New to the colorful exhibit halls of the Centre Pompidou in Paris, a robotized silicon nose and mouth spouts AI-generated prayers in a mechanical voice. The syntax is correct, but the mish-mash of words fail to form a cogent narrative.
“Sometimes it comes up with things that are quite funny,” giggled Diemut Strebe, the artist who created the art piece.
The artwork, called The Prayer, is powered by an algorithm that draws from religious texts and prayers from around the world. Strebe aims to highlight philosophical themes about the ever-increasing pervasiveness of AI and how that can affect our relationship with the unknown.
One of her most famous previous pieces involved working with scientists to regrow Van Gogh’s missing ear, and in another piece she had a diamond coated with the darkest material ever created.
For the The Prayer , Strebe worked with a team from MIT’s computer science and artificial intelligence lab that compiled religious texts and prayers from around the world. These texts and prayers were used as training data for a complex language processing model from OpenAI, and after some fine-tuning, the program could independently generate its own prayers. This text generation was then combined with a text-to-speech program that borrowed the voice of Amazon’s Kendra, and synchronized it with a robotic mouth and nose.
“Some outputs are very bizarre, and they sometimes get stuck in funny loops,” said Enrico Santus, a data scientist who helped develop the artwork. “We don’t know what The Prayer will say to the people at the Centre Pompidou, but we hope they enjoy it and will stimulate their thoughts.”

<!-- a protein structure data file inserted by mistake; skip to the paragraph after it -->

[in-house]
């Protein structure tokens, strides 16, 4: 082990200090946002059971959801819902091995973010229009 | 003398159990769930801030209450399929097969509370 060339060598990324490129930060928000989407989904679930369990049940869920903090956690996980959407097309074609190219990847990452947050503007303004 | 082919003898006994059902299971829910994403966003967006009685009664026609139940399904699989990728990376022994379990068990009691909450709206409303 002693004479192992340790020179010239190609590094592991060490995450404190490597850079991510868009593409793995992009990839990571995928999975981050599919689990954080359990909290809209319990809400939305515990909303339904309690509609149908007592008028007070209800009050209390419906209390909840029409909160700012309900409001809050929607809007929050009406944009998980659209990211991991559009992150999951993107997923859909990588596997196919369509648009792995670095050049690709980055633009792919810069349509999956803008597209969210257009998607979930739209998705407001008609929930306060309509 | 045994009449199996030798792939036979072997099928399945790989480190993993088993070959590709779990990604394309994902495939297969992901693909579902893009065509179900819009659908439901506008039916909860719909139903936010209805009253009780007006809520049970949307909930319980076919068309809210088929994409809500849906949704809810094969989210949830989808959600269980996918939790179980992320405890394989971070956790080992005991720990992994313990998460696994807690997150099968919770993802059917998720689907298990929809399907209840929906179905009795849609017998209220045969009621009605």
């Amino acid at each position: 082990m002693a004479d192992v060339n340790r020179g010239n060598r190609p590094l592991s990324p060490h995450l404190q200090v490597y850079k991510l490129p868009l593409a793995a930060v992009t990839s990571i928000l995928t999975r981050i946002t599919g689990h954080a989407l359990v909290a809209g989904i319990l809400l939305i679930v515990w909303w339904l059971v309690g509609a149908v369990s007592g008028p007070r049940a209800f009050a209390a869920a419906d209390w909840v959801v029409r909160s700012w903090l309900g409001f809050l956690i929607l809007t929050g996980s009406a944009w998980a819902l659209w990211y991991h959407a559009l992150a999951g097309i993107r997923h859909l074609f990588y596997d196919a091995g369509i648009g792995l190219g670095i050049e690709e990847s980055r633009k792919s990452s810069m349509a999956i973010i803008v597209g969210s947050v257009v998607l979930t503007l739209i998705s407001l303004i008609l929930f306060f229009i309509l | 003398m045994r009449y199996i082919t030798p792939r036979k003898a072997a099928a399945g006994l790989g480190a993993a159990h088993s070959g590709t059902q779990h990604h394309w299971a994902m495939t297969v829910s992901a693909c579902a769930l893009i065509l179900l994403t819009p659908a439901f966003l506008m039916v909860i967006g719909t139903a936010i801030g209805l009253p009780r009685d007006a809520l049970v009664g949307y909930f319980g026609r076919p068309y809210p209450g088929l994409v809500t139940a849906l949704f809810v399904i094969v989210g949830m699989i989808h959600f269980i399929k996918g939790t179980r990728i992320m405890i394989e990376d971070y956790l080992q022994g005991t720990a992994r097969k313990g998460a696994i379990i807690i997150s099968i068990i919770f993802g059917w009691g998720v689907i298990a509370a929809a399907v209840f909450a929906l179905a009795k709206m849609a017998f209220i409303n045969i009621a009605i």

Some of the thoughts Strebe hopes to stimulate revolve around the increasing power and ubiquity of AI. Inherent to neural networks, however, is a “black box” where programmers don’t know exactly how an AI is getting a particular result.
“The Enlightenment gave us the slogan ‘Dare to know,’ and that’s really the biggest privilege we have,” said Strebe.“Science gave us freedom to understand the world and to control it, and now we’re getting to the next level where technology could slip out of our hands.”
But Strebe also calls into question the limitations of AI. She asks if at any point an AI would be capable of having one of the most uniquely human experiences—a divine epiphany.
Asking this is getting bogged down in the philosophical quagmire of what is a consciousness, do you need this to experience the supernatural, and would it be possible for future AIs to do this—but that, of course, is the point of the artwork.
The Prayer will be on display at the Centre Pompidou from 26 February – 20 April 2020, followed by travelling to galleries in the United States and around the world.